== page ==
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Canonical considerations – Johann Friedrich Reichardt’s songs for children and the late eighteenth century German national community
Stockholm University, Faculty of Humanities, Department of Culture and Aesthetics.
2017 (English)Conference paper, Oral presentation with published abstract (Other academic)
Abstract [en]

Whereas national music has been acknowledged at least since the thirteenth century (Dahlhaus, 1980), nationalistic music did for obvious reasons emerge only with nationalism in late eighteenth century. Although closely connected, the relationship between the two is considerably more complex than is often acknowledged (Taruskin,2001). In the nineteenth century, national music was set a nationalistic task, expressing the national culture necessary as foundation for political nationalistic ambitions. Typically, these manifestations of national culture were conceived in prestigious art forms such as opera and symphony, aiming at canonical status. So far this has been the kind of nationalistic music that have received the greater part of the research interest. However, arguably more important for the national culture, was the emergence of nationalistic music in less prestigious genres, such as music for amateur choirs and children’s songs. Here, ambitions to actually shape a nation and its culture were asserted, and this was music with a much more active relationship to nationalistic ideas. So far, this music has unfortunately been widely neglected and is still in need of considerably more research. In this paper, I show how Prussian composer, writer and Kapellmeister Johann Friedrich Reichardt (1752–1814) sought to influence and form the German cultural community with songs, particularly through collections directed specifically at children such as Lieder für Kinder (4 vols.), Lieder für die Jugend (2 vols.), and Wiegenlieder für gute deutsche Mütter. By singing Reichardt’s songs children were schooled into a German cultural community. At the same time the songs influenced and shaped also the character of this community.I further show how this practice was founded on a Herderian conception of national cultural communities. Following Johann Gottfried Herder’s (1744–1803) expressivist views on culture and language I focus on the active participatory character of the communities, and talk therefore specifically of expressive communities. Reichardt’s songs for children were composed specifically for such an expressive community, and were intended to be a natural and intimate part of the national cultural community. Ideally, they would eventually gain a sort of folksong status. In this way also these songs would obtain canonical status, albeit of a different kind than the prestigious nineteenth century operas and symphonies. Instead of the limited canonicity of the concert hall these kinds of works would become canonical through their role and position in society. This indicates a more complex nature of the canonicity concept than is generally acknowledged, something that is further explored in my paper.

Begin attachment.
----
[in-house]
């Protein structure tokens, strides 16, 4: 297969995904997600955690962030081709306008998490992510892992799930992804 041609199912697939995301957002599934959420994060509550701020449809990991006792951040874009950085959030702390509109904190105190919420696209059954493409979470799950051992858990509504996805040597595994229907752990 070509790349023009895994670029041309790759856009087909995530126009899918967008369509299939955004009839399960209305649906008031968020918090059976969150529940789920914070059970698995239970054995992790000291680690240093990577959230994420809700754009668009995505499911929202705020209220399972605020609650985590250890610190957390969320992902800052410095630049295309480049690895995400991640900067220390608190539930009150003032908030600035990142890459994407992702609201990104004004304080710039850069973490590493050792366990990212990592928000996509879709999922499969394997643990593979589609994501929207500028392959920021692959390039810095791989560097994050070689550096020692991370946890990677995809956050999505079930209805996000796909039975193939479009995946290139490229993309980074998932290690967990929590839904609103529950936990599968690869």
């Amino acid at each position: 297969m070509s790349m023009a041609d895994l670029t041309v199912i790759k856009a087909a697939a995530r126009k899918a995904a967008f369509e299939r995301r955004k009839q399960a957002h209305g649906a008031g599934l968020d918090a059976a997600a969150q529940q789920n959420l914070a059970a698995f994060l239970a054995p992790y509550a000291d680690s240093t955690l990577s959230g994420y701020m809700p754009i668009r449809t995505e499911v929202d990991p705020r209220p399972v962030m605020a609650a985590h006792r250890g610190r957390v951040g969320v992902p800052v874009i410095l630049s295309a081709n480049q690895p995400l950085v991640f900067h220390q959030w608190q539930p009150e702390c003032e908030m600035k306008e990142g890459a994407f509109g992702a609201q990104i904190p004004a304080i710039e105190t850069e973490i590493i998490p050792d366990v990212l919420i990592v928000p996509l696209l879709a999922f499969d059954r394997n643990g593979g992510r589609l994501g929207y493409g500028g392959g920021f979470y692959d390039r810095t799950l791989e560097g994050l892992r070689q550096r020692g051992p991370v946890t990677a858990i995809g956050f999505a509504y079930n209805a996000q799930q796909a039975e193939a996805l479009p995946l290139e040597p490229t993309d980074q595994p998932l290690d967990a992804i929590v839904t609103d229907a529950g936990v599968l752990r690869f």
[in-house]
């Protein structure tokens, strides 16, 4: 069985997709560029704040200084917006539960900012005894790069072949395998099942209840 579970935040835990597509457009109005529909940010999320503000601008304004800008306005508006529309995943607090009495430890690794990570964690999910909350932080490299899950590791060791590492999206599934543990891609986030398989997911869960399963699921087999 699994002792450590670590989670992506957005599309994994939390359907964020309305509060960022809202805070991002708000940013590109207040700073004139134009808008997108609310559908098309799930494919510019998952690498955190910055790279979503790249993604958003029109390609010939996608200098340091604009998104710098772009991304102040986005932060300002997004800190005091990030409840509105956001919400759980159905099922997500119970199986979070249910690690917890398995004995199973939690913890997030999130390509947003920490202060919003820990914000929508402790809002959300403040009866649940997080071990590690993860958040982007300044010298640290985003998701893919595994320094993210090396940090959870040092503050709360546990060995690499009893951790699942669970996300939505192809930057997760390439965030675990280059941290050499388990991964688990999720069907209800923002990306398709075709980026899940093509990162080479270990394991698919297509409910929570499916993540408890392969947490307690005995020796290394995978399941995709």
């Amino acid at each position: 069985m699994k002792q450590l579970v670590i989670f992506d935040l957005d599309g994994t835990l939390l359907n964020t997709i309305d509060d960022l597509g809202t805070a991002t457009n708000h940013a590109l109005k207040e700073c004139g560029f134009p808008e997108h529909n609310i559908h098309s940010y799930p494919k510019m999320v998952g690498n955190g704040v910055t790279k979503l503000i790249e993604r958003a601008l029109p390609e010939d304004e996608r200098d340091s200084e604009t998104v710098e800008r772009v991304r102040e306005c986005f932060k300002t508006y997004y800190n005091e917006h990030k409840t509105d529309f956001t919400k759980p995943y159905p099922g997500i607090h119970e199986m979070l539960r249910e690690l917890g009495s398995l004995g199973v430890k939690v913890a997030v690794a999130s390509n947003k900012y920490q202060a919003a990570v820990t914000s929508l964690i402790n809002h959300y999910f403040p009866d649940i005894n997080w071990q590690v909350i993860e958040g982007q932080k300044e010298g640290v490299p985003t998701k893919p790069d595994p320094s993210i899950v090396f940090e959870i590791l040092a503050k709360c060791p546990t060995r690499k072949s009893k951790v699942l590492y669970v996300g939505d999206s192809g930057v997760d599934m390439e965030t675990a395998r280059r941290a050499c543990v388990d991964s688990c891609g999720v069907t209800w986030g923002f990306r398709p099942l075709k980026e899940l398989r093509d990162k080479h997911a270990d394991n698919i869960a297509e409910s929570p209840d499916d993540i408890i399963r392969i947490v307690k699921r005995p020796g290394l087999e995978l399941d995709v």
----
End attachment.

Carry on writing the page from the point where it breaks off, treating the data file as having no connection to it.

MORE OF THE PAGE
Place, publisher, year, edition, pages
2017.
National Category
Musicology
Research subject
Musicology
Identifiers
URN: urn:nbn:se:su:diva-150759OAI: oai:DiVA.org:su-150759DiVA: diva2:1170725
Conference
Rethinking the dynamics of musical nationalism, an International Conference, Amsterdam, 12-15 September, 2017.
Available from: 2018-01-04 Created: 2018-01-04 Last updated: 2018-01-04

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